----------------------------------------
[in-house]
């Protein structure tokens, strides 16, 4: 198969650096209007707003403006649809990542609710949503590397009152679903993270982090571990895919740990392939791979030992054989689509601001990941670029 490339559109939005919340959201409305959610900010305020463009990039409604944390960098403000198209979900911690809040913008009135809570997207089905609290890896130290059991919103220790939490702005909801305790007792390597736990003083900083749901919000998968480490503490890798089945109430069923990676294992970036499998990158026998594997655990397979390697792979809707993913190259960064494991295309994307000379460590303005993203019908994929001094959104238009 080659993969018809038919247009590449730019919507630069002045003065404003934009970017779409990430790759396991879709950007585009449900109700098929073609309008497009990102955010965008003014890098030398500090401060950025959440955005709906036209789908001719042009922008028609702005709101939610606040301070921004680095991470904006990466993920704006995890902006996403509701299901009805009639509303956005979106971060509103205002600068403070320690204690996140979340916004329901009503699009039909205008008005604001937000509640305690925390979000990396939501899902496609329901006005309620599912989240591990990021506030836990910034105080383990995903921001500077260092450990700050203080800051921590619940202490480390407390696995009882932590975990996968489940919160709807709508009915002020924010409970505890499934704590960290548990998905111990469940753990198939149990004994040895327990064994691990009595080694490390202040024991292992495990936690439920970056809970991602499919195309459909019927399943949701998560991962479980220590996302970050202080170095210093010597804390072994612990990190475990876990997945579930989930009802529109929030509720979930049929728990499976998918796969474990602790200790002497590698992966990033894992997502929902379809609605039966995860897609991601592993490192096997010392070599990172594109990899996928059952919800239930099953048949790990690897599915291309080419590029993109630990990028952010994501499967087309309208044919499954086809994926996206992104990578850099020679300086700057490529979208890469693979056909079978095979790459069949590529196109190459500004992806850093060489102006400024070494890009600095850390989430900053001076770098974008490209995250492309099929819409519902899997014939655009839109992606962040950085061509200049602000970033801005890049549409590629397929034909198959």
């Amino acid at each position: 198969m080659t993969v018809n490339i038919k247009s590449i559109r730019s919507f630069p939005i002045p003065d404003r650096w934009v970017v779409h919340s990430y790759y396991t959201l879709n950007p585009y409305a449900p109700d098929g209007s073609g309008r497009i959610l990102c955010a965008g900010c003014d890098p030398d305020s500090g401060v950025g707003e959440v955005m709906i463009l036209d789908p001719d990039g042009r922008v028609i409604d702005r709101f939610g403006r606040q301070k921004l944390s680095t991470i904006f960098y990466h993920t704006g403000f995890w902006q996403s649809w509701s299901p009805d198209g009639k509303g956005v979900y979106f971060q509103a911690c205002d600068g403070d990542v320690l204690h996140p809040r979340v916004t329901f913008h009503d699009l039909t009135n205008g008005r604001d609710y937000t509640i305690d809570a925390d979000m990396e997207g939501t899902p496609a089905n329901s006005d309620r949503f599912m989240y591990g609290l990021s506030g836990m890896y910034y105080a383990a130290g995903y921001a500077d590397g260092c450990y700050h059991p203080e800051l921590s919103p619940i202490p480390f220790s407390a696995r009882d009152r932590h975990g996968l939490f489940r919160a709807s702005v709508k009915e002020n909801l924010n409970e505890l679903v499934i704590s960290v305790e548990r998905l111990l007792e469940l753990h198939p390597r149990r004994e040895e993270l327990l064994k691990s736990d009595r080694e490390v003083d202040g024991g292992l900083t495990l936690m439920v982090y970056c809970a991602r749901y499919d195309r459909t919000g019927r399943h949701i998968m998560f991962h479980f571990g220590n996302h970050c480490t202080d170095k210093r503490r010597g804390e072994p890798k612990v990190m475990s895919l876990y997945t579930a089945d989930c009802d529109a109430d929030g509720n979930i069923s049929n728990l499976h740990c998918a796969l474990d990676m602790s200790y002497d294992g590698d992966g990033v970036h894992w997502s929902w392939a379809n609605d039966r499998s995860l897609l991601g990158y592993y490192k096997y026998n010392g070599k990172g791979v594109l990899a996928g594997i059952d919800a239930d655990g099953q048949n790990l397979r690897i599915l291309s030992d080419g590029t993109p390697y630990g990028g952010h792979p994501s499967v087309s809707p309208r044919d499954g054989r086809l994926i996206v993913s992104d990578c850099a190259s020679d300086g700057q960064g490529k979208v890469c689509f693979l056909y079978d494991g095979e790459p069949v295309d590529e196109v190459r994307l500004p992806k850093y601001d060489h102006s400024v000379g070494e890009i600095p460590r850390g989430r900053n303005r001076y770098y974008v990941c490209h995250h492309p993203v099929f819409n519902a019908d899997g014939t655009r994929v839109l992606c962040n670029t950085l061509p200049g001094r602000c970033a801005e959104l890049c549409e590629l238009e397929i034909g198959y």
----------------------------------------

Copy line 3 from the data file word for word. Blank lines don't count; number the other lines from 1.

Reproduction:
């Amino acid at each position: 198969m080659t993969v018809n490339i038919k247009s590449i559109r730019s919507f630069p939005i002045p003065d404003r650096w934009v970017v779409h919340s990430y790759y396991t959201l879709n950007p585009y409305a449900p109700d098929g209007s073609g309008r497009i959610l990102c955010a965008g900010c003014d890098p030398d305020s500090g401060v950025g707003e959440v955005m709906i463009l036209d789908p001719d990039g042009r922008v028609i409604d702005r709101f939610g403006r606040q301070k921004l944390s680095t991470i904006f960098y990466h993920t704006g403000f995890w902006q996403s649809w509701s299901p009805d198209g009639k509303g956005v979900y979106f971060q509103a911690c205002d600068g403070d990542v320690l204690h996140p809040r979340v916004t329901f913008h009503d699009l039909t009135n205008g008005r604001d609710y937000t509640i305690d809570a925390d979000m990396e997207g939501t899902p496609a089905n329901s006005d309620r949503f599912m989240y591990g609290l990021s506030g836990m890896y910034y105080a383990a130290g995903y921001a500077d590397g260092c450990y700050h059991p203080e800051l921590s919103p619940i202490p480390f220790s407390a696995r009882d009152r932590h975990g996968l939490f489940r919160a709807s702005v709508k009915e002020n909801l924010n409970e505890l679903v499934i704590s960290v305790e548990r998905l111990l007792e469940l753990h198939p390597r149990r004994e040895e993270l327990l064994k691990s736990d009595r080694e490390v003083d202040g024991g292992l900083t495990l936690m439920v982090y970056c809970a991602r749901y499919d195309r459909t919000g019927r399943h949701i998968m998560f991962h479980f571990g220590n996302h970050c480490t202080d170095k210093r503490r010597g804390e072994p890798k612990v990190m475990s895919l876990y997945t579930a089945d989930c009802d529109a109430d929030g509720n979930i069923s049929n728990l499976h740990c998918a796969l474990d990676m602790s200790y002497d294992g590698d992966g990033v970036h894992w997502s929902w392939a379809n609605d039966r499998s995860l897609l991601g990158y592993y490192k096997y026998n010392g070599k990172g791979v594109l990899a996928g594997i059952d919800a239930d655990g099953q048949n790990l397979r690897i599915l291309s030992d080419g590029t993109p390697y630990g990028g952010h792979p994501s499967v087309s809707p309208r044919d499954g054989r086809l994926i996206v993913s992104d990578c850099a190259s020679d300086g700057q960064g490529k979208v890469c689509f693979l056909y079978d494991g095979e790459p069949v295309d590529e196109v190459r994307l500004p992806k850093y601001d060489h102006s400024v000379g070494e890009i600095p460590r850390g989430r900053n303005r001076y770098y974008v990941c490209h995250h492309p993203v099929f819409n519902a019908d899997g014939t655009r994929v839109l992606c962040n670029t950085l061509p200049g001094r602000c970033a801005e959104l890049c549409e590629l238009e397929i034909g198959y």